Luckilly, there are some owners who have really cared for their animals and took the time to find out about their pets and provide them with proper heating, lighting, and food for them to not only survive in captivity but to thrive as well. Sometimes, these owners find themselves in a situation where they can no longer care for their pets and they do try their best to find a proper home but sometimes the proper home, just does not present it'self. These owers understand how difficult it is to properly care for, house and feed these magnificent creatures and apologise for having to ask us to take on their responsibility, some even provide a few meals for their pets, or supplies, or even a cash donation to help defray the costs of running a reptile rescue.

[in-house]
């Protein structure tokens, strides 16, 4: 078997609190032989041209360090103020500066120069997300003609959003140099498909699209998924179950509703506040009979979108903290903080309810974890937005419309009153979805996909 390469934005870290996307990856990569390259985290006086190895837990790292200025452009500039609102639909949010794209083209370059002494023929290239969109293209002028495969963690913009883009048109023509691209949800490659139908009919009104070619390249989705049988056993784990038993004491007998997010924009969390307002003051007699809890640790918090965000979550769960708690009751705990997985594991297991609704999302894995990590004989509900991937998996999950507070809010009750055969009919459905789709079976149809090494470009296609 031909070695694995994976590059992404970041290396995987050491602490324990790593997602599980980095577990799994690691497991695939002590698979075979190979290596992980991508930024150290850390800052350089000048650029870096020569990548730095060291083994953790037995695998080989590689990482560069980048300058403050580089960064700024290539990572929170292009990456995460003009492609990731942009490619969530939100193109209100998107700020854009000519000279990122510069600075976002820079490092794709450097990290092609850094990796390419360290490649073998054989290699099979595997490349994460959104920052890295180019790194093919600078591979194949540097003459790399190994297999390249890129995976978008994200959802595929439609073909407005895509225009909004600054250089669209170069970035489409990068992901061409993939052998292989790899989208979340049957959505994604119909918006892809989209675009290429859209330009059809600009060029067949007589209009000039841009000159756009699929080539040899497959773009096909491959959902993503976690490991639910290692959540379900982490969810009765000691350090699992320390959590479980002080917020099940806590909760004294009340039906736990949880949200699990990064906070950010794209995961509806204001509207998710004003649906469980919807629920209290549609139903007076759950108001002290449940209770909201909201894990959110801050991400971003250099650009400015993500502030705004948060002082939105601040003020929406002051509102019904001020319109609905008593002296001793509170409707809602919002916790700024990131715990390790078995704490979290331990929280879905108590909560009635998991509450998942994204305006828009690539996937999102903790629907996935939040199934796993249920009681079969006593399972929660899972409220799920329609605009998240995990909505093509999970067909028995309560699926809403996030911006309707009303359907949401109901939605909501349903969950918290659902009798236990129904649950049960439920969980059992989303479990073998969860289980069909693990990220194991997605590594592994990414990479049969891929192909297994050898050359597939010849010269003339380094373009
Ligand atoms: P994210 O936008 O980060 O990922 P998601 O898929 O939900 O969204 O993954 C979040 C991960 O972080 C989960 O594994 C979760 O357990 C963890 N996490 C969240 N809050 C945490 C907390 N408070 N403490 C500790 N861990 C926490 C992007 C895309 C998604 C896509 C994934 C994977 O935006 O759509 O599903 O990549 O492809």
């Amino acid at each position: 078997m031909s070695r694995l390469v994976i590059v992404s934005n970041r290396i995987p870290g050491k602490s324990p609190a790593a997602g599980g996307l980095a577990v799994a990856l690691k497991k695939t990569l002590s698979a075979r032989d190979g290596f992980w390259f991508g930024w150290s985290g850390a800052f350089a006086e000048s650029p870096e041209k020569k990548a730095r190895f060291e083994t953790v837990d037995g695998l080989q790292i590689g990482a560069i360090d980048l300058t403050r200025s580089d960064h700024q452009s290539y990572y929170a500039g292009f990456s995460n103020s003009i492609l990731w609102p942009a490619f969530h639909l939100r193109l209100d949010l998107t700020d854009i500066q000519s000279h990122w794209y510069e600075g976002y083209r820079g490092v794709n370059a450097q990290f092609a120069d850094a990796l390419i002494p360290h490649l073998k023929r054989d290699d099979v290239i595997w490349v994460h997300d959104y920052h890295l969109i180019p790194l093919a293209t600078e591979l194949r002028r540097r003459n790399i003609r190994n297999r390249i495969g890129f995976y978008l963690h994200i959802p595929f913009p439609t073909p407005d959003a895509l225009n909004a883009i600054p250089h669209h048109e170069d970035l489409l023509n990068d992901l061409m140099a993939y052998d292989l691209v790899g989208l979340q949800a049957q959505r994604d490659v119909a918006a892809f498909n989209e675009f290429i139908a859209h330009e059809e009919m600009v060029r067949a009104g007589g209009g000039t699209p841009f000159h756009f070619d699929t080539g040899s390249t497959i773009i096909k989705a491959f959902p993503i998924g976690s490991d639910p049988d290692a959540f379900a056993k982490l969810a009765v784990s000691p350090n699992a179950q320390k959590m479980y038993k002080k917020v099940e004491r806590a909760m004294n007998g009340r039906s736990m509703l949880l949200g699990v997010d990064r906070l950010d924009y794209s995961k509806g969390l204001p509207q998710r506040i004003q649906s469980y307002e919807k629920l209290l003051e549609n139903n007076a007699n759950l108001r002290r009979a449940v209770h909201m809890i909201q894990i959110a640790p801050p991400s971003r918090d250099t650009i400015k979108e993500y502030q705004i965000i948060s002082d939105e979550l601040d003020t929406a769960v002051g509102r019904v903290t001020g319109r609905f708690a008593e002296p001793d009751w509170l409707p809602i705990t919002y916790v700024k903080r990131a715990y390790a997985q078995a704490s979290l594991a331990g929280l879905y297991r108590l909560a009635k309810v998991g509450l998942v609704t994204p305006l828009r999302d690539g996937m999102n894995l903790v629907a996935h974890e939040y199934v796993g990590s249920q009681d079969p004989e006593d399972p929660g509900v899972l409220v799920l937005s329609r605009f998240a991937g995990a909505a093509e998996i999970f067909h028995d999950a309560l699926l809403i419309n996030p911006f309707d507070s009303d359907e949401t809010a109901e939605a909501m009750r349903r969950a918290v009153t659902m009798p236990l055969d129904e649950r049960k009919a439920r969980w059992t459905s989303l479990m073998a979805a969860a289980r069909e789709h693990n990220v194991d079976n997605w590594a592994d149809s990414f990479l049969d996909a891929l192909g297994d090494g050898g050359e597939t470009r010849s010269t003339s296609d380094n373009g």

And the costs can be extreme! Not only do we have to have secure locking cages that are proper for these animals, but we have to provide heating for them as well, many require temperatures close to 100 degrees on the hot side of their cages in order to remain healthy and properly digest their food. Then there are the special UVB lights that many require to have strong bones. Special food items are often part of a reptiles diet, like dark leafy greens that are much more expensive than the "iceburg lettuce" that some owners feed, they need a varied diet not only for the vegetarian reptiles but the carnivorous ones as well! Then there are the insect eaters who can devour $5-10 in feeder insects a day if the owners under fed them and they came in looking like they were half starved, not to mention some Monitor lizards like Savannah's who's owners usually feed mice, rats or dog food to instead of their natural diet of insects because, they eat too many dollars worth of insects daily if fed properly, so pet stores neglect to mention that they are really more insect eaters than meat eaters.... Then there are the Vitamin powders, Calcium powders, probiotics, medications, Veterinary treatment for sick animals and the list just goes on and on and on! Of course we also have all the other regular expenses that any other business has... web site maintainence, hosting, computers, internet access, printer, fax machine, paper, toner and oh... did I mention pillowcases??? We literally go through a hundred or more pillowcases every 6 months! Why, because that is how these animals are transported from Animal Control to us, we have to pick them up in pillowcases, then place them into carriers to get them our homes or rehabbers or fosters, then when someone adopts they never bring their own so we have to always stay on the lookout for pillowcases... even at the thrift stores they don't come cheap!